A Booming Opportunity for Financial Professionals: Business Owners and ESOPs

Among the massive waves of Baby Boomers heading into retirement are a significant number of business owners who face a dilemma—they want to transition into retirement but, for many, the bulk of their nest egg is tied up in the business itself.
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Not every business owner wants to sell a life’s work to a third party who might lay off employees, move the business to another state, or worse, close it down and use the intellectual capital elsewhere.  Selling to employees through an employee stock ownership plan (ESOP) can be a great approach for many of these business owners.

An ESOP keeps the business running, allows owners to transition out on their own timetable and liquidates the assets needed to retire.   Unfortunately many business owners have little or no knowledge of ESOPs.  Financial professionals who can introduce them to ESOPs have an opportunity to grow their practice and generate additional revenue.

An ESOP is a qualified defined contribution retirement plan with two unique features.  First, it is invested primarily in the stock of the sponsoring company.  Second, it has the ability to borrow money (which would be a prohibited transaction in other retirement plans).  An ESOP allows a company to borrow against future earnings to buy all or a portion of the stock from a selling owner today to be repaid with pretax dollars.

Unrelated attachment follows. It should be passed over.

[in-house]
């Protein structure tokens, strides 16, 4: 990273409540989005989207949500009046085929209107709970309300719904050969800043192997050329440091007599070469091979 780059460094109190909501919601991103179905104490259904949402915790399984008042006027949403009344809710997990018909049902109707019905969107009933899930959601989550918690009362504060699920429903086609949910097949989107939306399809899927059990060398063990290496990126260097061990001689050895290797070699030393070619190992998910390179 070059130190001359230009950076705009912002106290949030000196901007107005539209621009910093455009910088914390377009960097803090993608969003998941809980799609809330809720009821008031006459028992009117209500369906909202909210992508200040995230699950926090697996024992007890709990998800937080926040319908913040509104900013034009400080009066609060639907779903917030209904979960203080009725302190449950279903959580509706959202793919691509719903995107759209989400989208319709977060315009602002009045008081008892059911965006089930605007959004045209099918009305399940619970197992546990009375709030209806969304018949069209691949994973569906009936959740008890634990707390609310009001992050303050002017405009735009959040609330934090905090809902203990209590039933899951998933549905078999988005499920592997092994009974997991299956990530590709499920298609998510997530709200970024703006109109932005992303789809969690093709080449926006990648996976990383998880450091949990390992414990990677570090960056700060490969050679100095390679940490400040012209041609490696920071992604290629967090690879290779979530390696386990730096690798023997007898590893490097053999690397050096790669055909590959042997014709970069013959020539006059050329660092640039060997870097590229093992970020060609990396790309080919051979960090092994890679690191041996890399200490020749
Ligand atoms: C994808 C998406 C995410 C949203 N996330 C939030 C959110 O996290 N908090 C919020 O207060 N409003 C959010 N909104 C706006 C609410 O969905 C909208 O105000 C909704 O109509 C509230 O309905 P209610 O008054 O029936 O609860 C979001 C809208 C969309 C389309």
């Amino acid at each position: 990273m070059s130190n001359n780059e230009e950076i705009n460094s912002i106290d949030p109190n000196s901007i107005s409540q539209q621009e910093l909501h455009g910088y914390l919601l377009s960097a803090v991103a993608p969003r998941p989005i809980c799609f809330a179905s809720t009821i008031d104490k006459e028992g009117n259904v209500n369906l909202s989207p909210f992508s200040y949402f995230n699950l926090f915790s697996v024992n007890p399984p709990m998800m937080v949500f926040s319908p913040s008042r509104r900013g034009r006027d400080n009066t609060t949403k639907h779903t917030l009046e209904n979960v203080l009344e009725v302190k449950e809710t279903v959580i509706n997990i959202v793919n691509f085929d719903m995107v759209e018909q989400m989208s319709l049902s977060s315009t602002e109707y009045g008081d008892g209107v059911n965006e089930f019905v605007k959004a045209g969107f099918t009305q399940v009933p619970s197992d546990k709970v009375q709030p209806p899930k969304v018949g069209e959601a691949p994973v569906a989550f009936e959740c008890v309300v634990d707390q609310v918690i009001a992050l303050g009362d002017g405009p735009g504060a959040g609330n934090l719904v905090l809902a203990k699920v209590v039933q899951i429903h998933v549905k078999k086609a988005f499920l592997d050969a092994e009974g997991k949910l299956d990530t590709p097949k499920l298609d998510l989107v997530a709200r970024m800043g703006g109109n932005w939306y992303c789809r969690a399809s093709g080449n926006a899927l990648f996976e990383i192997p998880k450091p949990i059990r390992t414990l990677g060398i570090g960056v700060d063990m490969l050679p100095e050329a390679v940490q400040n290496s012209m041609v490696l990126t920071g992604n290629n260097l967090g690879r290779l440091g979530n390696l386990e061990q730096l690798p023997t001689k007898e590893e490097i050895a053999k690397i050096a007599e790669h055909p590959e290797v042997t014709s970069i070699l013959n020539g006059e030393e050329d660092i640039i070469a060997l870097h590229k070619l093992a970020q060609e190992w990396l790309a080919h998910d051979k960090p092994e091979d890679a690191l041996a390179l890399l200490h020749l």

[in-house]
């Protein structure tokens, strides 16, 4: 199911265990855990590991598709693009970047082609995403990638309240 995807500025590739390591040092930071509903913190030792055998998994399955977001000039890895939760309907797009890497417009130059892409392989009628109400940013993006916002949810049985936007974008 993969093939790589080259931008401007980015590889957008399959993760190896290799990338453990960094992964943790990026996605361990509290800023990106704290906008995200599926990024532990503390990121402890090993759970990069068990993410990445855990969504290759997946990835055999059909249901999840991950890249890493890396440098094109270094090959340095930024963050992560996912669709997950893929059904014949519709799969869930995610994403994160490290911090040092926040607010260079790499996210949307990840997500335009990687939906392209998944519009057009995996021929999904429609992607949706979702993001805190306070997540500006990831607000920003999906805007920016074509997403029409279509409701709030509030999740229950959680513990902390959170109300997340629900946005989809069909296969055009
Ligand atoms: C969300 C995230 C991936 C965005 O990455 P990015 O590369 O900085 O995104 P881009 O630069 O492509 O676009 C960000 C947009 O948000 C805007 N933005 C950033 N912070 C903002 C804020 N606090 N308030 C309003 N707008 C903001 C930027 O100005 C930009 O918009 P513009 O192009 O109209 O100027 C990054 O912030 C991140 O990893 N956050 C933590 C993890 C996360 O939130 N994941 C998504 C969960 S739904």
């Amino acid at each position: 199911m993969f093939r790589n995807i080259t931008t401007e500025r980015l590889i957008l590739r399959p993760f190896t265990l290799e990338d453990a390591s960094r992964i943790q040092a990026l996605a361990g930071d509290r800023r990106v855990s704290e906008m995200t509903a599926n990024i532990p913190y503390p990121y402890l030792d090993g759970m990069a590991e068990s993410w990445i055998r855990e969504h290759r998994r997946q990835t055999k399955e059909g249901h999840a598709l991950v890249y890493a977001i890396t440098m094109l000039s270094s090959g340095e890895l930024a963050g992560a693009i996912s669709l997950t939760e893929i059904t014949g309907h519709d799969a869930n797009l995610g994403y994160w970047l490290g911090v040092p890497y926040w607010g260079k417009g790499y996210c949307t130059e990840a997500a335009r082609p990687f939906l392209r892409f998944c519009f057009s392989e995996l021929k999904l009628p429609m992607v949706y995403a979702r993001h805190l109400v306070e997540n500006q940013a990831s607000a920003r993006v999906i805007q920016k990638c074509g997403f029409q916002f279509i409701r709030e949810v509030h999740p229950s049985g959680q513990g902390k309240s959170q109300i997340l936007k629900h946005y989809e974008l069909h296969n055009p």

Now is a great time to promote the ESOP concept to business owners.   The numbers speak for themselves.  

·         $4.8 trillion – the value of privately held stock for those age 55 to 70 in the United States[1]

·         57 – the number of seconds it takes for a Baby Boomer business owner to turn age 65[2] 

·         87 – the percent of business owners who do not have a formal succession plan[3]

·         14 – the percent of businesses that will successfully transfer to a second generation[4]

Typically, financial professionals are not directly compensated by introducing an ESOP, but ESOPs can pay off in many other ways.  They can be a door opener to have multiple conversations with the business owner, the chief financial officer, and others in the executive suite.

[1] Scaling the pre-retiree market, LIMRA 2010

[2] Dancing in the End Zone: The Business Owner’s Exit Planning Playbook, Patrick Ungashick, 2008

[3] White Horse Advisors Survey, July 2008

[4] Ibid.

The resulting relationships can lead to multiple opportunities to sell financial products and services: 

·         Investment of sale proceeds.  When a business owner sells to an ESOP it generates either an immediate liquidity event or a flow of funds over several years.  The financial professional can help the selling owner with the investment of these assets and help manage the tax consequences.

·         Estate planning.  Upon sale the owner finds that their portfolio has typically changed significantly.  This is a great time to review their estate plan to make sure it continues to meet their goals and objectives.